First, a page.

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Thread: Home directory permissions and owners.

  1. #1

    Default Home directory permissions and owners.

    Hi,

    I have a laptop running 13.2 with ext4 on the / and /home partitions. Last week it started having problems using pulseaudio which had been working fine for years. I tracked down the fault and fixed it - the cause was that the owner:group on my /home/chris folder was 114:users. Changing the owner with chown back to chris:users fixed things. I also left it set with permissions 0755.

    However, searching through google and some forums I can't find a definitive answer as to why the owner should change by itself. I don't 'fiddle' or experiment or load sus software with this laptop but I do remember the problem started after a weekly upgrade from the standard repos.

    Can anyone shed any historical light on owner change (does it happen?) or do I just leave it as 'one of those things'? I know I am user 1000 so who is user 114? I am the only user on the laptop.

    As a bonus question, I have a second laptop running 42.2 which has the owner on the /home/chris directory correct but it's permissions is set to 0777 - that is how it was setup during the install. Should permissions on home directories be 0770?

    Thanks,
    Chris.

  2. #2
    Join Date
    Jun 2008
    Location
    Netherlands
    Posts
    24,853

    Default Re: Home directory permissions and owners.

    I can not answer the question on how the owner of chris' home directory was changed from chris (1000) to 114. But I can make some general remarks that may help you with some understanding.

    While you may see yourself as the "only user" of the sytem, that is only so seen from the human aspect. The system does not know any human people. it knows userids (numbers, and 1000 being one of them), that have a user name attached (chris attached to 1000, but also root attached to 0). All these userids are defind in /etc/passwd. When you look in this file, you will find not only root and chris, but at least a 20 more. So saying that the system has only one user is not true from the system's point of view and that is the point of view we have to understand when we want to understand how the system functions.

    You ask: "who is user 114". You will now understand that you then have to look in /etc/passwd, where the second column (: separated) has the userid and the first the attached name. As said you will find entries beginning with:
    Code:
    root:0:
    chris:1000:
    But you will NOT find and entry with 114. I know that because then you would not have reported 114:users as owner, but the user name instead.
    So chris' home directory was, for whatever reason, owned by userid 114, which is not defined in /etc/passwd (and btw, thus unable to log in).

    The permission of home directories are rwxr-xr-x by default.
    The system administrator (using root) can change that on user creation (either by changing this so that all new created users get another setting, or setting it individual for a new created user).
    The user, being ultimate responsible for protecting his/her data, can change that when wanted. E.g. to rwxr-x--- when (s)he wants to block users outside the group users, or even to rwx------ to block all other users.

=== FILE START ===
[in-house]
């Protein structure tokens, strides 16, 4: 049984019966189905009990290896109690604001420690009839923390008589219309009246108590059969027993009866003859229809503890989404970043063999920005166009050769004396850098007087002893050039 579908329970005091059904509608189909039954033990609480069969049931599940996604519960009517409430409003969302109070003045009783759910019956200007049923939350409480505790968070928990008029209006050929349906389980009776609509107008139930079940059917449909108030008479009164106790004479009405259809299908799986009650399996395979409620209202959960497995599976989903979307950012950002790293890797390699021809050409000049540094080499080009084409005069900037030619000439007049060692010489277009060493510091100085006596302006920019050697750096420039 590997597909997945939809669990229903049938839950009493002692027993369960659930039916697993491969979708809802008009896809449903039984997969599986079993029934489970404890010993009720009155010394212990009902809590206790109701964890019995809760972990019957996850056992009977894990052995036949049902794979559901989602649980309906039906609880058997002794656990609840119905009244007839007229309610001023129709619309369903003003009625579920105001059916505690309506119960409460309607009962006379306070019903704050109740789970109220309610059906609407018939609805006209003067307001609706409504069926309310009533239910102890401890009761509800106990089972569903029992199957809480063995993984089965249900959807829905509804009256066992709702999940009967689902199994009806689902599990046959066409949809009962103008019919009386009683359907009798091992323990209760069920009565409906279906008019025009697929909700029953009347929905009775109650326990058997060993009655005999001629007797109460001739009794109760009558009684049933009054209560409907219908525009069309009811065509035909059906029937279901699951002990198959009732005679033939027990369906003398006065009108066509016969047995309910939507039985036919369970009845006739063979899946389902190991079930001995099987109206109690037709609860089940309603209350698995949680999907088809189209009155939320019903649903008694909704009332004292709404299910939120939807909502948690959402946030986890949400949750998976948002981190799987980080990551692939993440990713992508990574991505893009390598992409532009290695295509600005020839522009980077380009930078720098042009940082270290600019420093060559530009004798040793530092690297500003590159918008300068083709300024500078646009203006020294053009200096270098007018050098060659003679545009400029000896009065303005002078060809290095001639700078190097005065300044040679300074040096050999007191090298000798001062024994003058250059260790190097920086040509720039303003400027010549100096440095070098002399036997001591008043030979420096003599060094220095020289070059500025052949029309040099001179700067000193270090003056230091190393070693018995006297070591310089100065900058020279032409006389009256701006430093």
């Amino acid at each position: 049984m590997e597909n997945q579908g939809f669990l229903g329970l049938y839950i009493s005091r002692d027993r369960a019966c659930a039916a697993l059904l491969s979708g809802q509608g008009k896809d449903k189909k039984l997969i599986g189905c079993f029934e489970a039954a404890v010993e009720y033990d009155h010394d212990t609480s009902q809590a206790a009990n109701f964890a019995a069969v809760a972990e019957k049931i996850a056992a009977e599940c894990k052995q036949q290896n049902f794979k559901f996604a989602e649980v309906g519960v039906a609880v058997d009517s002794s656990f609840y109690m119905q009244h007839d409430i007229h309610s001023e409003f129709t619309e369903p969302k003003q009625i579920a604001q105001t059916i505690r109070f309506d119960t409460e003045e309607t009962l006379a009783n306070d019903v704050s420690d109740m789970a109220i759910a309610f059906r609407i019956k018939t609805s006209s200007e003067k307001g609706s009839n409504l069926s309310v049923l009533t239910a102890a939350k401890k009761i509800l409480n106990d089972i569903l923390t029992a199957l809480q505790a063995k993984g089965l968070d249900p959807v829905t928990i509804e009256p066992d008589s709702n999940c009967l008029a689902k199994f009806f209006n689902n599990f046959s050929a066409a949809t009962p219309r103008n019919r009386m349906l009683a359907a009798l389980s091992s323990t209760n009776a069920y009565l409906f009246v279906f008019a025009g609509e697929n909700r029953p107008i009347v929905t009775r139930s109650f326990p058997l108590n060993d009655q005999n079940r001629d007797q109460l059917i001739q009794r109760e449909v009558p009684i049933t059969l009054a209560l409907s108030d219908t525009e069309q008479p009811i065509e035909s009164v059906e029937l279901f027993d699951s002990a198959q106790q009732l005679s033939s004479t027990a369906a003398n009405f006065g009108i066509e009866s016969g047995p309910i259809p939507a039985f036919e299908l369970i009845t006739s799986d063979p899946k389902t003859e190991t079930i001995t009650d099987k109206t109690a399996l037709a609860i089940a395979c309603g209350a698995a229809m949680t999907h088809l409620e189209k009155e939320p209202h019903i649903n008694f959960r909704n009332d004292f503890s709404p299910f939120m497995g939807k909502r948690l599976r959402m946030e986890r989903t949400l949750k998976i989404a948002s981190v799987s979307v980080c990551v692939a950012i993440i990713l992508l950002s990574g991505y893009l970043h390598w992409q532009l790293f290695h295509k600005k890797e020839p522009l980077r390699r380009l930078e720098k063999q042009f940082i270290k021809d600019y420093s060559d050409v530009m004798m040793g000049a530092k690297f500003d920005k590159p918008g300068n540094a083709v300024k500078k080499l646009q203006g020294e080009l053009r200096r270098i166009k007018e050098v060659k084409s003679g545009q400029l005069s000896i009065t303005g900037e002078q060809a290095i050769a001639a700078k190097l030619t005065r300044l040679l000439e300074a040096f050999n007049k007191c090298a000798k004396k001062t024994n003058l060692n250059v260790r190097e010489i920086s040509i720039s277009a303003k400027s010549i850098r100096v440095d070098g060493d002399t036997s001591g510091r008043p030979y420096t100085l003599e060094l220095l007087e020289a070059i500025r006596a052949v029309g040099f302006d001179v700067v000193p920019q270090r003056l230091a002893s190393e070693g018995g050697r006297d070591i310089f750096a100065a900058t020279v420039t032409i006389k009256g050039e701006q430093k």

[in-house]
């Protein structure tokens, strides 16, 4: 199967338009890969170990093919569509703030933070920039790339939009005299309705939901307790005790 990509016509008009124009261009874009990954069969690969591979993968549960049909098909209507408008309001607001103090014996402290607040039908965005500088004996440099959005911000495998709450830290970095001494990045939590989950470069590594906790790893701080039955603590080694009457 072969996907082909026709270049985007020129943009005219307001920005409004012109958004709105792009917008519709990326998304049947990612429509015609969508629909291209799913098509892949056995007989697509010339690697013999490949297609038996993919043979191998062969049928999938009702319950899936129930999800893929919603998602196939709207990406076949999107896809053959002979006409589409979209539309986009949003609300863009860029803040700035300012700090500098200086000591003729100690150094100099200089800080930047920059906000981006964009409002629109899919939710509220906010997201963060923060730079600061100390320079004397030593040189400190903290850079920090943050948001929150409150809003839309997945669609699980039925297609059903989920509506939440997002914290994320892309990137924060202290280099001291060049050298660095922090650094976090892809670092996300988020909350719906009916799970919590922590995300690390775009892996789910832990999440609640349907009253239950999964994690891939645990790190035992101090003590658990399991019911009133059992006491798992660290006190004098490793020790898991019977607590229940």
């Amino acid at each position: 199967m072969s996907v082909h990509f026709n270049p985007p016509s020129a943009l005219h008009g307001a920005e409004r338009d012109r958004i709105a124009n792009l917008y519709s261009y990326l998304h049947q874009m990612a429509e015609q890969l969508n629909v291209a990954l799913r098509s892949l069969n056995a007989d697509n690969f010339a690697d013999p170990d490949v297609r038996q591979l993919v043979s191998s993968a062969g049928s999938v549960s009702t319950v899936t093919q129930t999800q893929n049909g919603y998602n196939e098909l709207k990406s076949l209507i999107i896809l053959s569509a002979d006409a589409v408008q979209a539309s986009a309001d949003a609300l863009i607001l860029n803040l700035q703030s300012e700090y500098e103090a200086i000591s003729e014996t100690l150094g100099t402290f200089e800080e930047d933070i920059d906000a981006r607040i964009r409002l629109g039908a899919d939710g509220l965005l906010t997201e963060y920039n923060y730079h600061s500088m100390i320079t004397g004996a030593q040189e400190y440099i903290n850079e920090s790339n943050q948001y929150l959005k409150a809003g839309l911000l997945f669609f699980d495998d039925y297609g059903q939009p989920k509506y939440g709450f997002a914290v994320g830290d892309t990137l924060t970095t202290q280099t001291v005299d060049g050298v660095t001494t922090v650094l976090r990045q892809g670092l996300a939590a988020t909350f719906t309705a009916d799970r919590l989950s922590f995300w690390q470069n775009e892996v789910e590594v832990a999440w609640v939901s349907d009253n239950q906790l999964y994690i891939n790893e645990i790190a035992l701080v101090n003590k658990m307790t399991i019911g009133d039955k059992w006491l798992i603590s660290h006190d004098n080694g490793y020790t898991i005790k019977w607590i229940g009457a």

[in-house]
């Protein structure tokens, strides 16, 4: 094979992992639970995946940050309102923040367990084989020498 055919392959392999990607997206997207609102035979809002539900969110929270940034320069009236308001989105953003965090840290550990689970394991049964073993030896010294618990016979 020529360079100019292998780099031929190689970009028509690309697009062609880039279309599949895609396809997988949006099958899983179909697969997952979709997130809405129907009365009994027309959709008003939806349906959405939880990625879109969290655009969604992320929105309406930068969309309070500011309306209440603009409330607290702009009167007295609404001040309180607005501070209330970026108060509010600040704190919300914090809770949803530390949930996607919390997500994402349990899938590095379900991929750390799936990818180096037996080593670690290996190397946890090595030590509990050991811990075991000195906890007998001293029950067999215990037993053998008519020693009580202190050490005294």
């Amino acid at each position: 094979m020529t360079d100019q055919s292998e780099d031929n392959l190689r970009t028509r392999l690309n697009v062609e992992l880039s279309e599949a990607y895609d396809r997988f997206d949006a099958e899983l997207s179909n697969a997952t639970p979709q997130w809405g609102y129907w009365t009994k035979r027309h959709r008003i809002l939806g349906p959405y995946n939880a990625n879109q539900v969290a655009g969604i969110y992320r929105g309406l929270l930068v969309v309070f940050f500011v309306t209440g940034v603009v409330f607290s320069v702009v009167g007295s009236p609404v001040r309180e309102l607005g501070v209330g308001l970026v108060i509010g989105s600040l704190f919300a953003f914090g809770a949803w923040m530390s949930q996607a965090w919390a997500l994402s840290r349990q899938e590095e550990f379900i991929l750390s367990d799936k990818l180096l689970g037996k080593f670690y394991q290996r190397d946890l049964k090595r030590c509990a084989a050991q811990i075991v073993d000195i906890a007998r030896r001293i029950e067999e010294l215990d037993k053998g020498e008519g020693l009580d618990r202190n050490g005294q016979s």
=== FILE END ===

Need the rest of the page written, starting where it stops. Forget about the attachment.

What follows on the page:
BTW, that is possible, because the parent directory of the user's home directory (being /home) has the permissions:
    Code:
    henk@boven:~> ls -ld /home
    drwxr-xr-x 10 root root 4096 17 jan  2014 /home
    henk@boven:~>
    and thus r-x for all users.
    Thus if chris wants to set it to rwxr-xr-x or rwxr-x--- is up to chris. If root wants to set it to any value on new user creation is up to root (IIRC this can be set up somewhere in YaST > Security and Users > Users and groups), but root must understand that the user can change that later.

    And, if chris wants to set it to rwx-r-x--- (or rwx------), he might also want to set an umask of 027 (or 077) to protect newly created files.

    But as you say, chris is basically the only user ever to log in, one can ask how important such a protection is. OTOH, it does not harm also because there are no other users chris might want to allow access.

    I hope this answer your secondary questions. No idea why the owner change to 114. Nor what is so special about userid 114.
    Henk van Velden

  3. #3

    Default Re: Home directory permissions and owners.

    Hi Henk,

    I think I may have discovered the problem. User 114 is on my NFS server from which I was doing some rsync transfers last week. My history log shows that one of my rsync commands didn't have the -a option set (preserve ownership - which I assume means set the ownership to the target directory ).

    I found the actual files on the target PC set to owner 114. I guess somehow my home directory was affected too. Something for me to test in a VM.

    Need to be careful with my rsync I guess.

    Regards,
    Chris.

  4. #4
    Join Date
    Jun 2008
    Location
    Netherlands
    Posts
    24,853

    Default Re: Home directory permissions and owners.

    In any case, it is where the number 114 comes from.

    NFS assumes that UIDs and GIDs are coordinated through all systems concerned. Either by good manual system management, or by using NIS.

    When this is not done the ownership/permissions feature of Unix/Linux is comprimated.
    Henk van Velden

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